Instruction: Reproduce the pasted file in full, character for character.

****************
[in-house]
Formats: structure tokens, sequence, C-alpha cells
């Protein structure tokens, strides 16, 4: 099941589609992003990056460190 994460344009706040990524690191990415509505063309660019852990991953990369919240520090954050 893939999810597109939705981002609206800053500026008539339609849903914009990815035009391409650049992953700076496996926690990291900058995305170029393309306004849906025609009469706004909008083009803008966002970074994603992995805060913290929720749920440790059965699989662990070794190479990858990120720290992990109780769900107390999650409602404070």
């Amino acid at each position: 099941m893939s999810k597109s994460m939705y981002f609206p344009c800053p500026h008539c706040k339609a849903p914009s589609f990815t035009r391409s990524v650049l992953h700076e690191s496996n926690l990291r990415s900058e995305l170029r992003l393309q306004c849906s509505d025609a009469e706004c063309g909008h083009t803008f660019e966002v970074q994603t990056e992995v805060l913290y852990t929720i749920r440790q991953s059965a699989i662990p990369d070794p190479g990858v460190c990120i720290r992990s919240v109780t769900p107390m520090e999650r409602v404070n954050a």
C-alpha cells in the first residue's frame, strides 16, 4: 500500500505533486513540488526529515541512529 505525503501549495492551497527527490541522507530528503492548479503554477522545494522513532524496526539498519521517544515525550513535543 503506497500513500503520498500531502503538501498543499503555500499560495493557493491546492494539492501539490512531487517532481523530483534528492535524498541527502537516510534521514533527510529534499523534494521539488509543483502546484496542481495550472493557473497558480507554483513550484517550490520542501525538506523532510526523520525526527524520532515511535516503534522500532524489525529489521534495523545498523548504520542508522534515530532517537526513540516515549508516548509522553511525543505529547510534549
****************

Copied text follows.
[in-house]
Formats: structure tokens, sequence, C-alpha cells
């Protein structure tokens, strides 16, 4: 099941589609992003990056460190 994460344009706040990524690191990415509505063309660019852990991953990369919240520090954050 893939999810597109939705981002609206800053500026008539339609849903914009990815035009391409650049992953700076496996926690990291900058995305170029393309306004849906025609009469706004909008083009803008966002970074994603992995805060913290929720749920440790059965699989662990070794190479990858990120720290992990109780769900107390999650409602404070």
């Amino acid at each position: 099941m893939s999810k597109s994460m939705y981002f609206p344009c800053p500026h008539c706040k339609a849903p914009s589609f990815t035009r391409s990524v650049l992953h700076e690191s496996n926690l990291r990415s900058e995305l170029r992003l393309q306004c849906s509505d025609a009469e706004c063309g909008h083009t803008f660019e966002v970074q994603t990056e992995v805060l913290y852990t929720i749920r440790q991953s059965a699989i662990p990369d070794p190479g990858v460190c990120i720290r992990s919240v109780t769900p107390m520090e999650r409602v404070n954050a």
C-alpha cells in the first residue's frame, strides 16, 4: 500500500505533486513540488526529515541512529 505525503501549495492551497527527490541522507530528503492548479503554477522545494522513532524496526539498519521517544515525550513535543 503506497500513500503520498500531502503538501498543499503555500499560495493557493491546492494539492501539490512531487517532481523530483534528492535524498541527502537516510534521514533527510529534499523534494521539488509543483502546484496542481495550472493557473497558480507554483513550484517550490520542501525538506523532510526523520525526527524520532515511535516503534522500532524489525529489521534495523545498523548504520542508522534515530532517537526513540516515549508516548509522553511525543505529547510534549